Football in the South is an anchor, and it is a compass. It both guides us and ties us to the past as our lives move forward and the world around us changes. For a region like this, a place increasingly struggling with varying demographics, shifting cultural norms and a more divided populace, Saturdays in the Fall offer both an escape from the present reality, as well as a window into traditions its people have had ingrained in them since birth.
If you were taking a visitor on a tour of South Carolina, Sheldon Girardeau is the man you’d want them to meet first. A youthful looking 82 years old, he stands tall but gentle, soft-spoken but gregarious, and polite to a fault. He attributes his real estate success in the small town of Walterboro to a maxim he learned from his father: treat everyone with the same level of respect, from the judge in the courthouse downtown to the man hired to clean your office on the weekends.
Having never met a stranger, there is no one that doesn’t immediately fall under Sheldon’s spell as he recounts stories from his past to you moments after you’re introduced, seamlessly spanning years and spinning otherwise mundane anecdotes in a fashion so riveting you can’t help but hope another story awaits the end of the one you’re hearing.
Growing up, Sheldon quickly found himself at ease on the playing fields of small town South Carolina, excelling at whatever sport each season brought. He famously won a local tennis tournament having never played a match before in his life, entering only at the behest of the tournament director to help fill out the field. The trophy can still be found in his home, surrounded by family photos and other sports memorabilia.
That love for competition would spill over into a passion for all things Gamecock. Starting as a child making the sixty mile trip to Columbia with his father to the old Carolina Stadium for ball games, through his time as an actual member of the football team while a freshman at USC in the 1950’s, all the way to today, Sheldon is Carolina’s most devoted, hopeful and optimistic fan.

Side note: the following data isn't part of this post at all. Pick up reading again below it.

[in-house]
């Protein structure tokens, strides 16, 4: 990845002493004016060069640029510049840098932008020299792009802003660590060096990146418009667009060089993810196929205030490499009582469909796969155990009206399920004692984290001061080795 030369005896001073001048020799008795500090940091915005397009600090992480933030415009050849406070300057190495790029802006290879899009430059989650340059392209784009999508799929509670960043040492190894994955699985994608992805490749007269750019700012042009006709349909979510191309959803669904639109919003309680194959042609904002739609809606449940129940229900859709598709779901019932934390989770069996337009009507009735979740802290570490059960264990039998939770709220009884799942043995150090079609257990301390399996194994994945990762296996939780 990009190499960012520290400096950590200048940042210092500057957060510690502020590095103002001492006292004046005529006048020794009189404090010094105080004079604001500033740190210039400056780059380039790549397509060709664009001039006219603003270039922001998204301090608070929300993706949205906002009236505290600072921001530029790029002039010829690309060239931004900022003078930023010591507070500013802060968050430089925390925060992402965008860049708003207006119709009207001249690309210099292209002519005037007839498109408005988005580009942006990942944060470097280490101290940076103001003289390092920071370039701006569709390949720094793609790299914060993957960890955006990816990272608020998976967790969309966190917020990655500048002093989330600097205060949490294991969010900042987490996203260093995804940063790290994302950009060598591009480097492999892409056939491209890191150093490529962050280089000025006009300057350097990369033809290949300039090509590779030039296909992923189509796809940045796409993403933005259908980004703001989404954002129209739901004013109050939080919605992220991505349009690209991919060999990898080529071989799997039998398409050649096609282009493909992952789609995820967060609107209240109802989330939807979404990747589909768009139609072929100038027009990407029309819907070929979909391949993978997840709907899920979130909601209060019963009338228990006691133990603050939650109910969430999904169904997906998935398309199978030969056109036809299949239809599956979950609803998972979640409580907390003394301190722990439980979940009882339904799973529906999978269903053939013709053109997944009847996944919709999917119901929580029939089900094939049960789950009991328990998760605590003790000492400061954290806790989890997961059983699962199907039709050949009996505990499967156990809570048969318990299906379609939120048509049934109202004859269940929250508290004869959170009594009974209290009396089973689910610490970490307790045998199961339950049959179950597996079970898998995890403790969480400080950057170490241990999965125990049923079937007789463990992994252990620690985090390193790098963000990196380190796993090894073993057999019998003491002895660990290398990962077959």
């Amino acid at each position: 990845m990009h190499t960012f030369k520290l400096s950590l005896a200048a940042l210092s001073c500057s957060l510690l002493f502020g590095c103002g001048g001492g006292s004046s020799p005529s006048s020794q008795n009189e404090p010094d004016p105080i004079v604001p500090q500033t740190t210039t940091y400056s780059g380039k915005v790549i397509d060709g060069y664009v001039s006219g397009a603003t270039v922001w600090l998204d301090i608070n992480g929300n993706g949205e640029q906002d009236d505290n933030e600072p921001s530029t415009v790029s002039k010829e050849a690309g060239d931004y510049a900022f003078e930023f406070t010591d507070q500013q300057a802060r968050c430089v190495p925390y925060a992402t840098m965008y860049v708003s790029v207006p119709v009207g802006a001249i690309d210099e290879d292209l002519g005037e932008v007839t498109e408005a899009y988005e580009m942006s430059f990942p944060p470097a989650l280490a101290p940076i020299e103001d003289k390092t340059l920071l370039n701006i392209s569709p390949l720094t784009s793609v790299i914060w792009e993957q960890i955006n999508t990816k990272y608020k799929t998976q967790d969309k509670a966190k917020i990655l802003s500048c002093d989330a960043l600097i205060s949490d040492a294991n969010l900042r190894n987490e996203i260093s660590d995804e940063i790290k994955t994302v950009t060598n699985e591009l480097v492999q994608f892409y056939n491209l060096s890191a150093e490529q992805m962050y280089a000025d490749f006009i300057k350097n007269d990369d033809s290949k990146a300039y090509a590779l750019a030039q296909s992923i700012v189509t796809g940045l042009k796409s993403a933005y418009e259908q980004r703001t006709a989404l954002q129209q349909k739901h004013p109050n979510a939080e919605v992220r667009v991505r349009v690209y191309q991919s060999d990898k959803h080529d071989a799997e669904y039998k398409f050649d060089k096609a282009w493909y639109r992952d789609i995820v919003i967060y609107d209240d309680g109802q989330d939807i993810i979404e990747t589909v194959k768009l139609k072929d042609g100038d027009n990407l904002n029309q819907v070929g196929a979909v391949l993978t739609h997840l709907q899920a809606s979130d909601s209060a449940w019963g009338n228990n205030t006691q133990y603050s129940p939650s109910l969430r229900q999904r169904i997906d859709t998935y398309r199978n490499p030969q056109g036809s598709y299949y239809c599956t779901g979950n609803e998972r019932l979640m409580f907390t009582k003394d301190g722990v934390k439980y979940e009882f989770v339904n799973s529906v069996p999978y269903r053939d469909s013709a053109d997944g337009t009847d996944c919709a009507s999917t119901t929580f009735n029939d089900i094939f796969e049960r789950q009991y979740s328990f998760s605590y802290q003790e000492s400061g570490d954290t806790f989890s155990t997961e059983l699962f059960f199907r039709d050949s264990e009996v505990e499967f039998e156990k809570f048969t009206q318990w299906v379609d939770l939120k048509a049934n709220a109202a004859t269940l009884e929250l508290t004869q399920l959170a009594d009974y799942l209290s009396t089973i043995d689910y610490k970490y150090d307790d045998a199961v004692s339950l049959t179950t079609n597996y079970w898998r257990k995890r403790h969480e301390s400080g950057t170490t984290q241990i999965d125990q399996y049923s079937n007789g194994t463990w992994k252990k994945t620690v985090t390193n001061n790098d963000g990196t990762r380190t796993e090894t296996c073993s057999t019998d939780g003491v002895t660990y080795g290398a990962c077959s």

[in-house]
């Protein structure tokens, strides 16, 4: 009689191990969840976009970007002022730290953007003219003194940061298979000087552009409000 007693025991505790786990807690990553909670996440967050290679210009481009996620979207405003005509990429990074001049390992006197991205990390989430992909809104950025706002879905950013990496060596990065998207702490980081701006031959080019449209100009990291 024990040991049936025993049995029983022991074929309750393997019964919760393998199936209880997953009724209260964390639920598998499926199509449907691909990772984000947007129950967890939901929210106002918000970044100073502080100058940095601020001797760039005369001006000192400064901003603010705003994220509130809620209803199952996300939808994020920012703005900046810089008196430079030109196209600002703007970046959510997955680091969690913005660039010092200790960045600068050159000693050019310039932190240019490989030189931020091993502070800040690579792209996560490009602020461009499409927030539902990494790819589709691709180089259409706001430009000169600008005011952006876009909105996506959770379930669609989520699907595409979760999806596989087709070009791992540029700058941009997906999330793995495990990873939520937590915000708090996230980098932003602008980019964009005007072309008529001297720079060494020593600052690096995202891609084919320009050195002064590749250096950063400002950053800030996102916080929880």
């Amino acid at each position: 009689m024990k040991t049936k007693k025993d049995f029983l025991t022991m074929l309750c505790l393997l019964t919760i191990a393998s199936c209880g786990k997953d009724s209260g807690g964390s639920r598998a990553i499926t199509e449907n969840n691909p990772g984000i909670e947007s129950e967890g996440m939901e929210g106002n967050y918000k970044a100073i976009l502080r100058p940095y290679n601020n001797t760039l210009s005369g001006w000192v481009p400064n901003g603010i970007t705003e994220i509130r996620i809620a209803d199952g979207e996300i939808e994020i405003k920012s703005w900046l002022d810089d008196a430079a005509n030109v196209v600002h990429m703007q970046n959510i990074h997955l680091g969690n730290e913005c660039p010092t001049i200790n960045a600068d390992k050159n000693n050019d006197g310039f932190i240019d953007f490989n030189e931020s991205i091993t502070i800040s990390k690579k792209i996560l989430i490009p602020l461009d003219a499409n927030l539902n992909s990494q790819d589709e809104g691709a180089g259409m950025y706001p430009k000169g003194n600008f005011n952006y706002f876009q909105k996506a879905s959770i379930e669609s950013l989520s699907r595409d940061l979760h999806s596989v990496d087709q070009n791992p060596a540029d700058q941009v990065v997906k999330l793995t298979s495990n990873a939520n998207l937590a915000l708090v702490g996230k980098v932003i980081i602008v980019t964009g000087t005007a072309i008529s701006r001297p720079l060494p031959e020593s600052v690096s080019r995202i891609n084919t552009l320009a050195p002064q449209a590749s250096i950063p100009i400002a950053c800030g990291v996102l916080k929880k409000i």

My paternal grandfather passed before I was born, and my mother’s father’s health kept us from knowing each other as men before we lost him in my early teens. However, Sheldon welcomed me with open arms into his life the first day we met, long before he walked his granddaughter – my wife – down the aisle to give her away at our wedding seven years ago. Since then Sheldon and I have attended countless Carolina football, basketball, and baseball games. Several moments of triumph stick out, but what I will always remember the most, is that no matter what happened on the field or court, Sheldon’s mood afterward was a constant.
The 2013 Gamecock football team was the culmination of Coach Steve Spurrier’s grand scheme in Columbia. Following back- to-back 11 win seasons, and enjoying an SEC East mired in mediocrity, Carolina sat poised to head to Atlanta for just the second time in its program’s history. The three of us â€“ my wife, Sheldon, and I – made the road trip to Neyland Stadium that October, highly confident that a rebuilding Tennessee squad would pose little threat to our dream season. However, after the game (a 23-21 UT upset), the look of despondency on Carolina fans’ faces was surpassed only by the sheer surprise of the home team faithful, who found it as hard to believe their team had won as we did that ours had lost. We walked, slower than normal, along the river, away from the stadium and toward Calhoun’s on the River and our car just beyond. As we passed the infamous “Vol Navy,” the refrains of “Rocky Top” bellowing across the water, I started to feel ill. Sheldon, however, stopped, looked across the walkway, and chuckled to himself as he pointed out a pet dog playing on one of the boats. He then looked at my wife, smiled, and wrapped his arm around her as they gazed over the water. And like that, it was over. The pain and frustration washed out of him, we continued walking, with our eyes on the next week’s contest. “There’s always another one coming up,” â€“ I never knew if he meant that in the context of sports, of life, or both.